Once your roll is wound, you might be interested to know how its temperature might change if placed into a hot or cold store, or how humidity might vary throughout the roll or how solvent vapours will diffuse out of the roll. The RDC does those calculations for you.
The calculations for all three cases are the same. They all require the obvious basics: Roll diameter, Core diameter and Roll width. They need a From value (e.g 30 for 30deg or 30%RH) and a To value (e.g. 5 for 5deg or 5%RH). And they need an estimate, Time, in hours of the timescale for diffusion. If you select too short a Time then you will get a curve that hardly changes across the width. If it’s too large then your first data point will reach equilibrium. Long timespans take a long time to calculate, so always use smaller Times when you are first experimenting.
Finally, the calculations need a Diffusivity. Note that the model assumes linear, isotropic properties – so the diffusion coefficient is the same in the axial and radial directions, and diffusion obeys Fick’s Laws.
Not many of us know values of diffusivities. A typical value for a polyester web and question of thermal equilibration is 0.001cm²/s (0.00015in²/s). A typical value for a paper roll and hygroscopic equilibration is 0.0001 (0.000015in²/s). But in real life you will have to do some measurements on a small roll (which equilibrates quickly, making it easy to do the experiments) by which you calibrate the diffusivity value that you can use on larger rolls (where experimentation is much more difficult).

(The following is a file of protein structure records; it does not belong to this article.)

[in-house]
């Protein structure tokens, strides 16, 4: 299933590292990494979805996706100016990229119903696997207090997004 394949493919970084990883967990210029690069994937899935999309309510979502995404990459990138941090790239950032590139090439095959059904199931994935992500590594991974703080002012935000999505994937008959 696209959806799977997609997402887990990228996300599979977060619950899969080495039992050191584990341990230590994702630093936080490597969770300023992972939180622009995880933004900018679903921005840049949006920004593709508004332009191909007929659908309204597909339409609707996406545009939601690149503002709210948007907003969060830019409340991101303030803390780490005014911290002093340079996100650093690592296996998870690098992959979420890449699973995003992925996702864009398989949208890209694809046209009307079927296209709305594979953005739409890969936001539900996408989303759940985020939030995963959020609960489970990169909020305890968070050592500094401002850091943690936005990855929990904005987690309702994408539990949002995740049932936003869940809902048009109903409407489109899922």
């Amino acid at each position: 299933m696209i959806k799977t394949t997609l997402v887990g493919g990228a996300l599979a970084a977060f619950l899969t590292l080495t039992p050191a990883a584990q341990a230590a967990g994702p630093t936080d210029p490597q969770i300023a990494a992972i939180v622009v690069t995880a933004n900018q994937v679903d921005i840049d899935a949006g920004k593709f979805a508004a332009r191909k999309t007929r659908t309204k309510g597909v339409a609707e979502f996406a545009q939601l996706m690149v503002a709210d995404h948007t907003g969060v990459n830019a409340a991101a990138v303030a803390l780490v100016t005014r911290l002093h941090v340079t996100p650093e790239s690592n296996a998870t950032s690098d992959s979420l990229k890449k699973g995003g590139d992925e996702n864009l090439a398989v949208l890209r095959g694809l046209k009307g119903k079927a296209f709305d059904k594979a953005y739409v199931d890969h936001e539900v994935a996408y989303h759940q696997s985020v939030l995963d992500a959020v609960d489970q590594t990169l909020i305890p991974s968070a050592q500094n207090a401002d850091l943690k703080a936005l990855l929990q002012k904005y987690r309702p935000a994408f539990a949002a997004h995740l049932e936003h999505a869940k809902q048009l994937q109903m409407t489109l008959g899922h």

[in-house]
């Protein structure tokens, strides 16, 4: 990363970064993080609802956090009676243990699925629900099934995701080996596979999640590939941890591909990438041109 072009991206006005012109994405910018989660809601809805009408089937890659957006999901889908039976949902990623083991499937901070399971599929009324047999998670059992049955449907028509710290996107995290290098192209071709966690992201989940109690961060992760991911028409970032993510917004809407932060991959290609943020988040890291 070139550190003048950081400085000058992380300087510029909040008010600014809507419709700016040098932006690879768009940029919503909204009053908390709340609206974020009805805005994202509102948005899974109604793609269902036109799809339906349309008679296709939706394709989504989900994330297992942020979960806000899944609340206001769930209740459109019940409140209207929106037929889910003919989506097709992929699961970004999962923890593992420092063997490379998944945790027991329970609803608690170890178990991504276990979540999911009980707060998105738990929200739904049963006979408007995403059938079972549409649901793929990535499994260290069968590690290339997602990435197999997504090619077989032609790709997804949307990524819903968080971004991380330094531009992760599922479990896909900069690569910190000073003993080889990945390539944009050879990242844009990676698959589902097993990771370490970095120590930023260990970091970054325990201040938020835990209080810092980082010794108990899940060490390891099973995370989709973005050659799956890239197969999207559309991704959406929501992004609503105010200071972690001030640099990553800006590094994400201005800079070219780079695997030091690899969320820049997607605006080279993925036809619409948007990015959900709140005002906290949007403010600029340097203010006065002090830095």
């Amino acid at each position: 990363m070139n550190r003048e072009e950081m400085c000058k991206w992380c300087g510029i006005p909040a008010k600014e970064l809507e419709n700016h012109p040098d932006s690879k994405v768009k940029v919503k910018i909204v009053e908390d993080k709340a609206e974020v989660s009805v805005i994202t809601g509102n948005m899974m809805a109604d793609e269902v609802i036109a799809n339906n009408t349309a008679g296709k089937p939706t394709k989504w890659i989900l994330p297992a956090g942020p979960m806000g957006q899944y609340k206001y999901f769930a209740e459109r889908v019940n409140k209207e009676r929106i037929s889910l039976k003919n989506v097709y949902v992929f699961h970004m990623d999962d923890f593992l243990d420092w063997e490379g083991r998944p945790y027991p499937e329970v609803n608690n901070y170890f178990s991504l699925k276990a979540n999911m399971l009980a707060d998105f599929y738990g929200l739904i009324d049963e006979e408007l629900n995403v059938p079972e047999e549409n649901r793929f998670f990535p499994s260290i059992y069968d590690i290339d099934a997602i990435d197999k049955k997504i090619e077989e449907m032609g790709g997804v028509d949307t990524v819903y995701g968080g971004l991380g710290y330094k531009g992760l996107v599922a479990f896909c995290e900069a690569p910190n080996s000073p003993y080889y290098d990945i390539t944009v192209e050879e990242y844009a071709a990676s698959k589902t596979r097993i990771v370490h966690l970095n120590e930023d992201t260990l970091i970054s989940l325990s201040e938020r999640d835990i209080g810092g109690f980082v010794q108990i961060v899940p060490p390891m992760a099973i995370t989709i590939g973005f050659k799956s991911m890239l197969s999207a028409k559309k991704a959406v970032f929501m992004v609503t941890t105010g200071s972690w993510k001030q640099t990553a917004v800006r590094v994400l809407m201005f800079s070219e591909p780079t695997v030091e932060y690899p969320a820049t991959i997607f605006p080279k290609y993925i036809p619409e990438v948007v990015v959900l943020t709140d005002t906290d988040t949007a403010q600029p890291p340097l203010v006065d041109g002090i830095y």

To experimentally determine the effective thermal diffusivity you can bury a thermocouple in a wound roll. Change the Diffusivity value in the RDC until the temperature predicted matches the temperature measured at that location. To be most practical, the thermocouple should be as far from all edges as practical and the roll chosen to be of a size that could cool noticeably in a few hours or a few days.
To experimentally determine the effective hygroscopic diffusivity you merely need to weigh a small (drying/wetting) roll and change Diffusivity value in the RDC until calculations match measurements. To be most practical, you should trial something like a delta of 5% moisture (such as 10% > 5%) in about the range you will be most interested in (because hygroscopic diffusivity is not truly a constant like it is with thermal problems). Also, roll size should be small enough to noticeably change weight in a few days. This would be something about the size of a loaf of bread which could be obtained as a butt roll from your slitter rewinders.
On pressing Calculate you see two things.